NEW YORK, March 17 (Reuters) - The U.S. Justice Department cleared one of the last obstacles to Mayor Michael Bloomberg’s bid to seek a third term when it announced on Tuesday that it would not intervene in New York City’s new term-limit law.
The department said the law, which extended elected officials’ allowable time in office to three consecutive four-year terms from two, was not intended to and would not discriminate against racial and language minority groups.
The federal government reviews all changes to voting procedures to ensure they do not disenfranchise minorities.
“This approval ensures that the city can move forward with timely implementation of the law in preparation for the upcoming elections,” Michael Cardozo, the city’s lead attorney, said in a statement.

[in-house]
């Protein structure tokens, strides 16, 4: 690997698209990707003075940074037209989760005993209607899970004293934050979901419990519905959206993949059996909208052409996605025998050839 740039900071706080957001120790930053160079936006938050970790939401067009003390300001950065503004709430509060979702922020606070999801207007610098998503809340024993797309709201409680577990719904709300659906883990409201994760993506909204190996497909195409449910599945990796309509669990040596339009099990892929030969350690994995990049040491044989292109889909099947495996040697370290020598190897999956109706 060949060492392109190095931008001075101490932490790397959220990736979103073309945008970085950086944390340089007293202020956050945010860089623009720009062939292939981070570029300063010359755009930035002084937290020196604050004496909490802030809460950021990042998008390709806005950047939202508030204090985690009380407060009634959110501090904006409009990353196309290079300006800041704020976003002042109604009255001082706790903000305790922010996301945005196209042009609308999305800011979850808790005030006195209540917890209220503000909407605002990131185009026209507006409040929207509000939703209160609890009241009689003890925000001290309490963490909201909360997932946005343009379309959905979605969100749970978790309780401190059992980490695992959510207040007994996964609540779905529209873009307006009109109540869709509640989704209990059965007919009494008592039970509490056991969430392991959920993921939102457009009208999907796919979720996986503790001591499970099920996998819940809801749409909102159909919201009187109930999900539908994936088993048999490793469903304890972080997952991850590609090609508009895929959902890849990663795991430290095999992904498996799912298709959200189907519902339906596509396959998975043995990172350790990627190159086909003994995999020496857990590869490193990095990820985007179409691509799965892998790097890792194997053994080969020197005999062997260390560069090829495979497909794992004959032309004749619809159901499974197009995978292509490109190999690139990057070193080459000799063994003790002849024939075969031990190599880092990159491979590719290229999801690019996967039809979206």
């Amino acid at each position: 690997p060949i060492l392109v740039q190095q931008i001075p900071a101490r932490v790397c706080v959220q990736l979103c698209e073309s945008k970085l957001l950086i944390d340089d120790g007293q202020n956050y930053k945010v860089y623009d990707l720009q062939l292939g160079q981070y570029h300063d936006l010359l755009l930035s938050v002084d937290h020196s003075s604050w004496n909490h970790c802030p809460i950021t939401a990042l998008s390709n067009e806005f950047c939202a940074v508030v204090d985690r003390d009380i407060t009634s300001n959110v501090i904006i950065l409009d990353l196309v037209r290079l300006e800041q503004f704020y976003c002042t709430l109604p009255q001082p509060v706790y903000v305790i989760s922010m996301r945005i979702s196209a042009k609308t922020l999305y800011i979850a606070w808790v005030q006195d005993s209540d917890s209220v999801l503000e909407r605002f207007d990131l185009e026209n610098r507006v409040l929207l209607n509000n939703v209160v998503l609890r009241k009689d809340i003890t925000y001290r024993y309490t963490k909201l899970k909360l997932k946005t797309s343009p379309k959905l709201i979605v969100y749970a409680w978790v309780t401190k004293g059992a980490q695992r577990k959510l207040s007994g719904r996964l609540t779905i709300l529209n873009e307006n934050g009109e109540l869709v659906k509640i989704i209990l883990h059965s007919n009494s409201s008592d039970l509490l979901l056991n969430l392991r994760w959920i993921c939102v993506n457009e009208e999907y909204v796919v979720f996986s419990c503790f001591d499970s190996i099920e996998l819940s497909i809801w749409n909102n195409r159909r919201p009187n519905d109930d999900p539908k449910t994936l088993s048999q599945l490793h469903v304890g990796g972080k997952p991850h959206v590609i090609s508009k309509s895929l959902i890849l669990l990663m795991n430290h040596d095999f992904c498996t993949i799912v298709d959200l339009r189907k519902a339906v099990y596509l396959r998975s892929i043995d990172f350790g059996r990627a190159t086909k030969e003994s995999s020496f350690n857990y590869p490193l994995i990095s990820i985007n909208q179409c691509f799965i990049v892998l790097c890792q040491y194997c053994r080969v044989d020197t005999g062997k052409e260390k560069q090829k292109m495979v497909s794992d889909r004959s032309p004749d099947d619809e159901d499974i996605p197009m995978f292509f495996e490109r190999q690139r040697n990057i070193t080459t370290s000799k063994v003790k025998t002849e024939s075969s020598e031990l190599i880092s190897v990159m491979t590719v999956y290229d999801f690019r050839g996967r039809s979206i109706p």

Bloomberg, a self-made billionaire who abandoned the Democratic Party to run as a Republican in the 2001 mayoral race, is running for a third term as an independent in November. Polls show him ahead of any rival despite some discontent over the term limit maneuvering.
Voters had elected to impose the two-term cap in 1993 and 1996, but Bloomberg pushed through the extension in City Council last year. The state legislature is now considering bills to force another referendum on the issue.
“We are clearly disappointed. We strongly believe the extension of term limits from two to three four-year terms adversely affects New York City’s racial and language minorities,” said Norman Siegel, a lawyer challenging the change.
Siegel said opponents of the term limits change would continue their battle on March 27 during an appeal of a federal court ruling that found city officials could legally extend their terms in office.
A municipal board examining potential conflicts of interest also has given the green light for the move. (Reporting by Edith Honan, editing by Daniel Trotta and Paul Simao)